COOKING LESSONS FROM THE MAFIA
by Kira Akerman
Above, Frank Sinatra with Jimmy “the Weasel” Fratianno. Photo courtesy of Michael Zuckerman
In March of 1978, my dad was a 30-year-old prosecutor for the US Attorney’s office. For his first big case, he was led into a gray, windowless conference room in San Diego. He nervously took a seat across from the notorious mobster Jimmy “the Weasel” Fratianno, the (former) acting boss of the LA crime family. Jimmy was considered to be the most powerful mobster to become a federal witness until Sammy "the Bull" Gravano agreed to testify against the Gambino crime family in 1991. Jimmy was assigned to work closely with my dad to roll over years of mafia intelligence in exchange for a spot in the witness-protection program.
Jimmy nodded, sizing up my dad, just over six feet tall, before piercing his fork into the vegetable frittata that he had specially ordered from an FBI agent. For a moment, my dad surveyed the room before taking a seat to study Jimmy’s address book and look for useful names and numbers. He paused on a yellowed page. A fearful recognition overtook him. It looked like he and Jimmy had dated the same woman.
“Now hold on a minute here, Jimmy,” said my dad. “Does she live in the village?”
“Yeah,” Jimmy nodded, smiling as he said, “in one of them little row houses downtown.”
My dad continued: “She’s kinda dark, shoulder-length hair, about five feet five—"
"Real pretty blue eyes, and built, with a nice big chest?" Jimmy interrupted. "You’re fuckin’ kiddin' me! Don’t tell me you know this broad," he said, laughing.
There was a moment’s pause. “She was on a jury in a narcotics case I had,” replied my dad, with increasing discomfort. "The same day the case ended, she called me up and asked me out.”
The coincidence shocked everyone in the room. My dad was so unnerved that he called for an FBI background check. It was later revealed that Jimmy had dated a woman using the name of the one my father had dated. The shared connection instantly earned Jimmy’s trust—a relaxed rapport that would help my dad to prepare Jimmy for the impending court trials. Shortly after he met my father, Jimmy was relocated to an army base in Fort Hamilton, Brooklyn. Every weekend, my dad would commute on multiple subway lines to meet with Jimmy to prepare him for his court appearances. They would convene in the fluorescent-lit kitchen of the army base, which resembled a cafeteria with industrial-sized convection ovens, massive stoves, and a wall packed with pots and pans.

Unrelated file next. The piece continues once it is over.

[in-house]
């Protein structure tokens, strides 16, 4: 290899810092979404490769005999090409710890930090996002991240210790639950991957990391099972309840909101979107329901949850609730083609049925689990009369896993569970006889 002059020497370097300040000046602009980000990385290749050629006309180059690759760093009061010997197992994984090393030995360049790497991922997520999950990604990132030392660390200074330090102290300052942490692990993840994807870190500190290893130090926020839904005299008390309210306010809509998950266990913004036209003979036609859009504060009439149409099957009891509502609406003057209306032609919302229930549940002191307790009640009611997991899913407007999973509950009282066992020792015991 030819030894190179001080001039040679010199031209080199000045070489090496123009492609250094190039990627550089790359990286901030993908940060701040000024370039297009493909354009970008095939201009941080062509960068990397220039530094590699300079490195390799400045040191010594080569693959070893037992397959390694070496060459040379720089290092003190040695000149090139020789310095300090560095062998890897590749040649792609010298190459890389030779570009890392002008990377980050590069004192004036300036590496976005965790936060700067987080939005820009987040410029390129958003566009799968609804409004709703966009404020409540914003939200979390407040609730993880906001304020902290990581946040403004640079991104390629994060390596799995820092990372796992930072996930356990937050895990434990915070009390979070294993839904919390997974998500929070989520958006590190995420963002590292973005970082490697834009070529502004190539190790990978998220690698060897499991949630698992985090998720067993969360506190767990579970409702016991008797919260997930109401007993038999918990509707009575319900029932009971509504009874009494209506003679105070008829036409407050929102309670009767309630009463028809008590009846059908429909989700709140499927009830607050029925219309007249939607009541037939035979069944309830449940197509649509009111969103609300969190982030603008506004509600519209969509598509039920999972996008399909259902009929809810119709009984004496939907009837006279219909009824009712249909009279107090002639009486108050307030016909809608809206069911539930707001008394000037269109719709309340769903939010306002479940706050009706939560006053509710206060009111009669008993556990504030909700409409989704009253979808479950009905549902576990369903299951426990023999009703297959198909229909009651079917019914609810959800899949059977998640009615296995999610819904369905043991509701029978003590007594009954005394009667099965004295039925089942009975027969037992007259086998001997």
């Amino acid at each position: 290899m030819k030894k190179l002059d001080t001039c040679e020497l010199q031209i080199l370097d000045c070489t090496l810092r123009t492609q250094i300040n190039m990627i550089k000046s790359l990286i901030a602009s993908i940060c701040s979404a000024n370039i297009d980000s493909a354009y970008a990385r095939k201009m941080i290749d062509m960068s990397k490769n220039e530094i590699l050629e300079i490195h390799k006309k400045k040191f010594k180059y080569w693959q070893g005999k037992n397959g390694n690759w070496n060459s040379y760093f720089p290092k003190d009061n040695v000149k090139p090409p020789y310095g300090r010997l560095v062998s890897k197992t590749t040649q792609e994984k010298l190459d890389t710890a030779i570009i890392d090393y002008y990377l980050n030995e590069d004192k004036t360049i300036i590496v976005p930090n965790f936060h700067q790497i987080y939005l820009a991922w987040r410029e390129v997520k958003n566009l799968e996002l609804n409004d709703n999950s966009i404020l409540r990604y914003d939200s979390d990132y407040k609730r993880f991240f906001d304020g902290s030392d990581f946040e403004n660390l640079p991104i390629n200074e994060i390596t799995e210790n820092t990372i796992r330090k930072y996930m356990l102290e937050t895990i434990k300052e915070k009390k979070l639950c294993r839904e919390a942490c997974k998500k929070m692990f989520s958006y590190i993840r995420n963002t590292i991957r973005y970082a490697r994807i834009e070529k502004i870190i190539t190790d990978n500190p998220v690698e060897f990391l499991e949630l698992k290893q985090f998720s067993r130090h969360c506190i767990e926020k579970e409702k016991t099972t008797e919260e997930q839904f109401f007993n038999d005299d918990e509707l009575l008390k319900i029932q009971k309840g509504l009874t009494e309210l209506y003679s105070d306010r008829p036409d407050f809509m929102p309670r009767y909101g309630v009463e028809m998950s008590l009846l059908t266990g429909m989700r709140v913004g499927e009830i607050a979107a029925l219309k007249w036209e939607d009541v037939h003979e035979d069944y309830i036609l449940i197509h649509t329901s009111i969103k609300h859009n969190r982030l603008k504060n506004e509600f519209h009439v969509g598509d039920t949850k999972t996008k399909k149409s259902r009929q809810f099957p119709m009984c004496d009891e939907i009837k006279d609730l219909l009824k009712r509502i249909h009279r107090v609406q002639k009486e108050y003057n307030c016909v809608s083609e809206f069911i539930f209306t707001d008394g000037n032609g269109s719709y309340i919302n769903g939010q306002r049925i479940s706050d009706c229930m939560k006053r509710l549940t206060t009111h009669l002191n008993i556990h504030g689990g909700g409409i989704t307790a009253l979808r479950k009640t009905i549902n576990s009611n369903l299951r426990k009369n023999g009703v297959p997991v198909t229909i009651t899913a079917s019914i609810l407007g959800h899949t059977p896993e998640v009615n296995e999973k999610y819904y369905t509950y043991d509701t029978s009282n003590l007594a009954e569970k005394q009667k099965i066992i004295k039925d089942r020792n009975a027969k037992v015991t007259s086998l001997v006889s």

In this kitchen, my dad questioned while Jimmy cooked, an activity that would relax the informant and get him talking. The first trial for which my dad prepared Jimmy involved the Westchester Premier Theater, in Tarrytown, NY, where Frank Sinatra often performed as a favor to the mob. My dad would ask Jimmy to recall all the people he’d met there and the machinations of well-financed crime. Jimmy would respond while chopping and seasoning onions for his red sauce. He’d excitedly offer my dad cooking tips, like, “Put a sprinkle of sugar in there to get rid of the acid in the tomatoes.”
My dad was always eager to improve his cooking. He’d watch Jimmy roll up his sleeves, reach into his big red pouch of chewing tobacco, and place some of it in his mouth before slicing up sweet Italian sausages with his disproportionately large hands— the very same hands he’d once used to strangle the life from his victims. During these sessions, Jimmy cooked his family’s recipes from Sicily, from freshly handmade pasta with pesto to meatballs and lasagna. My dad’s legal-sized notepads were always covered in tomato sauce.
The army base was conveniently located near an Italian neighborhood that happened to be a mafia stronghold. Jimmy directed an FBI marshall to the shops with the freshest burrata, slices of mortadella, fresh green olives, and handmade pasta. He’d often lapse into complaints against the mafia bosses who had turned against him. “No, I wouldn’t say I’m looking for revenge,” Jimmy said, rolling up a slice of prosciutto, “but I’ll tell you one motherfucker I’d like to testify against…”
My dad resolved any issues Jimmy had with the Department of Justice—sometimes Jimmy was concerned about his relocation and, at other times, his wife. My dad figured that a happy testifier was a good one. During Jimmy’s years in the witness-protection program, he testified in 15 criminal trials, sending a total of 37 men to prison. He set new records for the most time in protection, the most testimony of a mafia member, and, unofficially, the most cooking on the government dime. According to Michael Zuckerman’s book Vengeance Is Mine, the Department of Justice reported that it spent nearly $1 million on the Fratianno family in the span of a ten-year period. Jimmy was finally dropped from the witness-protection program because the FBI figured that he could fend for himself and was afraid to gain a reputation as a pension fund for aging mobsters. The twilight of Jimmy’s life was full of interviews and spent as a celebrity criminal. He published two biographies with Michael Zuckerman, The Last Mafioso and Vengeance Is Mine.
I grew up eating Jimmy’s lasagna when my mom, a vegetarian, was out of town. I remember my dad’s thrill as he punctured the spicy sausage in its casing while sautéing it over the stove. The kitchen brimmed with the smell of sausage and browning onions. When my dad's lasagna was ready, my sister and I would sit down at the dining room table, unwittingly eating the recipe of a murderer.
*A special thanks to author Michael Zuckerman for additional information.
Originally published in VICE.